Racial bias in commentary, study shows
A study commissioned by the Professional Footballers’ Association has found that black players are far more likely to be described using negative language when discussing intelligence and work rate by radio and television commentators.
The study, by Danish company RunRepeat, studied commentary from 80 games – across the Premier League, Serie A, La Liga and Ligue 1 – by English speakers working for British, American and Canadian outlets.
It showed that players of a lighter skin tone were more likely to be praised for intelligence, quality and hard work. Those with darker skin tones were more likely to have their positive impact reduced to physical characteristics and athletic ability.
Statistical analysis showed 62.60 per cent of praise offered for intelligence was given to players of lighter skin tone, while 60.40 per cent of praise referenced their work rate. Commentators were six times more likely to talk about players of darker skin tone in terms of their physicality and more than three times more likely to talk about their speed.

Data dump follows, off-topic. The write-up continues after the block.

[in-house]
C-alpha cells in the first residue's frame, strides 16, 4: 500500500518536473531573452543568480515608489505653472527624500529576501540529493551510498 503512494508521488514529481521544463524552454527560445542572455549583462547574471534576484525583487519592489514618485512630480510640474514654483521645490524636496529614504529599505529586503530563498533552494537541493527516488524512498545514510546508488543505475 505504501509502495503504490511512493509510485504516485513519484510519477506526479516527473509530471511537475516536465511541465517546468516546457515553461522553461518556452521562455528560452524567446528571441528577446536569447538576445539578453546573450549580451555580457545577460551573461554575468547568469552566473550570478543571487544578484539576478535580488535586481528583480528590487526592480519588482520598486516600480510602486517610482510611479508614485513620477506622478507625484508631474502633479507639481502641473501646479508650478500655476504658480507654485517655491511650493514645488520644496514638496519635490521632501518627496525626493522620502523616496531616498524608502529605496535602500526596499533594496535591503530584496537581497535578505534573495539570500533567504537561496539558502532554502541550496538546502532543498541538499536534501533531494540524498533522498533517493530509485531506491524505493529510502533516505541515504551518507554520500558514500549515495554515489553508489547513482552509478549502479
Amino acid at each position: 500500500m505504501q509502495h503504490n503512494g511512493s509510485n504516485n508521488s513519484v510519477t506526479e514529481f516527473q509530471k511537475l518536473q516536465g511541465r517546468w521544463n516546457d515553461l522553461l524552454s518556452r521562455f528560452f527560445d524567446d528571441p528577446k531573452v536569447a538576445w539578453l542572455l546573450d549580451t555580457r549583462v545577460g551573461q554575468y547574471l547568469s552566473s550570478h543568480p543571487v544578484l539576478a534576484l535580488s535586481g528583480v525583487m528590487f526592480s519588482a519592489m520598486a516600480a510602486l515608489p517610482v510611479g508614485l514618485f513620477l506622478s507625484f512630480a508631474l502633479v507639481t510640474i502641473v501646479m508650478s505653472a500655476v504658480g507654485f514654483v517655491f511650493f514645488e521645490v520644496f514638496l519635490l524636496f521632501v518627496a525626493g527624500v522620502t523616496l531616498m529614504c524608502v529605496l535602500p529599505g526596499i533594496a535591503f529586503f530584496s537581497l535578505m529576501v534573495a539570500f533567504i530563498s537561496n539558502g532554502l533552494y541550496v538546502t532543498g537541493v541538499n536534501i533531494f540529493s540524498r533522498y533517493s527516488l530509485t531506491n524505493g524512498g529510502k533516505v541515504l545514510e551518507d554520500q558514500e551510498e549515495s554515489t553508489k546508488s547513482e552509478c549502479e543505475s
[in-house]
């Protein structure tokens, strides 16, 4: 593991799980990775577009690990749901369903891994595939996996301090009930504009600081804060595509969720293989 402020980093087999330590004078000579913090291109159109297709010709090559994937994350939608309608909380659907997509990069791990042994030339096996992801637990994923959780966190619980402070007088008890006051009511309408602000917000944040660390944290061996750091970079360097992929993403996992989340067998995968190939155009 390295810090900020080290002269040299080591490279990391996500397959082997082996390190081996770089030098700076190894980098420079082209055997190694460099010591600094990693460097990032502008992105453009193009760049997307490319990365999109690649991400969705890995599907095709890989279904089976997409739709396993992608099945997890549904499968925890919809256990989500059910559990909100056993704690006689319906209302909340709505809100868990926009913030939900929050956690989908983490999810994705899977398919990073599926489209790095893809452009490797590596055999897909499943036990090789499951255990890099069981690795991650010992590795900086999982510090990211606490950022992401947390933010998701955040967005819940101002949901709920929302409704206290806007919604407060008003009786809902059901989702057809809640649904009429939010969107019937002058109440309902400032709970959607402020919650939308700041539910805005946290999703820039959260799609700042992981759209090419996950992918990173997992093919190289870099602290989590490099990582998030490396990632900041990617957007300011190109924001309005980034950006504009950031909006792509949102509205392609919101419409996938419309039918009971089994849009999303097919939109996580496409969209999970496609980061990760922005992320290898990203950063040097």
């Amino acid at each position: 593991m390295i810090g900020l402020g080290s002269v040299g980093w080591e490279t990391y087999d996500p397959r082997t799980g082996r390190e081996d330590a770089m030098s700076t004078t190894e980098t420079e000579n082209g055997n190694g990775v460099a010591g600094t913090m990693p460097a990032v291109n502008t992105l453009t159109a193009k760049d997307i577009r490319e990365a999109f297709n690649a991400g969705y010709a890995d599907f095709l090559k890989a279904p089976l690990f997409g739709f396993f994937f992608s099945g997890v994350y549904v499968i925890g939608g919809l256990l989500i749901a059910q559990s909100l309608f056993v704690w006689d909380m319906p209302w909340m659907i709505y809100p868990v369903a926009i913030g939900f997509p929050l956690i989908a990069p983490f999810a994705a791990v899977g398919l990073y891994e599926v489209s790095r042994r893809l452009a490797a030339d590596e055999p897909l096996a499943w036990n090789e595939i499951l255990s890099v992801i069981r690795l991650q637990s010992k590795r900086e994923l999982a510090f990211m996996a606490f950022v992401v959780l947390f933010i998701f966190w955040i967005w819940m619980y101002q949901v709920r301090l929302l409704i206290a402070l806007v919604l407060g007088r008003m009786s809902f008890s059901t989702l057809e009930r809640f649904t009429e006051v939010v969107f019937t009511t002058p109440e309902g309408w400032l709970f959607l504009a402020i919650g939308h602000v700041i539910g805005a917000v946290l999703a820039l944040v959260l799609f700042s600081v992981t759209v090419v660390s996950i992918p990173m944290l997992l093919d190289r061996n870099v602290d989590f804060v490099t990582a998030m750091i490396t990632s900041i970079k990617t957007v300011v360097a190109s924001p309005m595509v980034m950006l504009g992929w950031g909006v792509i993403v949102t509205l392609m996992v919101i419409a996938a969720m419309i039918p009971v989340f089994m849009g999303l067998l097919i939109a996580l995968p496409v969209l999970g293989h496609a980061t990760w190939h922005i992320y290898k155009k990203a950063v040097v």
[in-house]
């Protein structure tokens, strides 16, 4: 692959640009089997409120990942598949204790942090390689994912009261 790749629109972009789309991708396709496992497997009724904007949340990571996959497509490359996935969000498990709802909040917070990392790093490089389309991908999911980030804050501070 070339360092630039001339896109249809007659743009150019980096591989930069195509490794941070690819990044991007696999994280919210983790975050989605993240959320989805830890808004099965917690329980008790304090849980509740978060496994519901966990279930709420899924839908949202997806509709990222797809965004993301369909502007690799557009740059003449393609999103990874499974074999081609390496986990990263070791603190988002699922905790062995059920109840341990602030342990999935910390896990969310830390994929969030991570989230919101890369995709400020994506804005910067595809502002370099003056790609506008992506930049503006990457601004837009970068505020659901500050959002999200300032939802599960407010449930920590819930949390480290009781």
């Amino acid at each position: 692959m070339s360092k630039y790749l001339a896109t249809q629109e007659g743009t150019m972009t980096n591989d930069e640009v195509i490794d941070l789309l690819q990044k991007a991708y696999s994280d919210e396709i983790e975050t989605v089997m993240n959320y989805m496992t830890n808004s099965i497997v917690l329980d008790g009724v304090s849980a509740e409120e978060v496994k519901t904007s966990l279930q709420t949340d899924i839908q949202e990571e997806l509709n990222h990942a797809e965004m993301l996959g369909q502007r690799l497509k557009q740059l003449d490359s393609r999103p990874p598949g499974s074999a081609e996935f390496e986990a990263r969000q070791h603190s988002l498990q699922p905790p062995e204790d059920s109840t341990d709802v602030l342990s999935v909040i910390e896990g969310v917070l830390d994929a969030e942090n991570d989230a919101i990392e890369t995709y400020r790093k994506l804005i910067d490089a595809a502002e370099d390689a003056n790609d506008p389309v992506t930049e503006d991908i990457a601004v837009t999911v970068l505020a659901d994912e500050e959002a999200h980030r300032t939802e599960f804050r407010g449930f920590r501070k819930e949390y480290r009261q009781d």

The report concluded: “This must be the moment that we all, collectively, address deep-rooted racial stereotypes. We understand that the commentators may not have intended to further racial stereotypes. However, the narrative of black people’s primary value laying in their physicality and not their intelligence dates back to attitudes modern society is determined to eradicate.”
Jason Lee, the PFA’s Equalities Executive, explained this was about education rather than blame.
“If people are ignorant and they don’t want to change, that’s when we have a problem,” he said. “We are trying to make it a better place for the people who follow us.”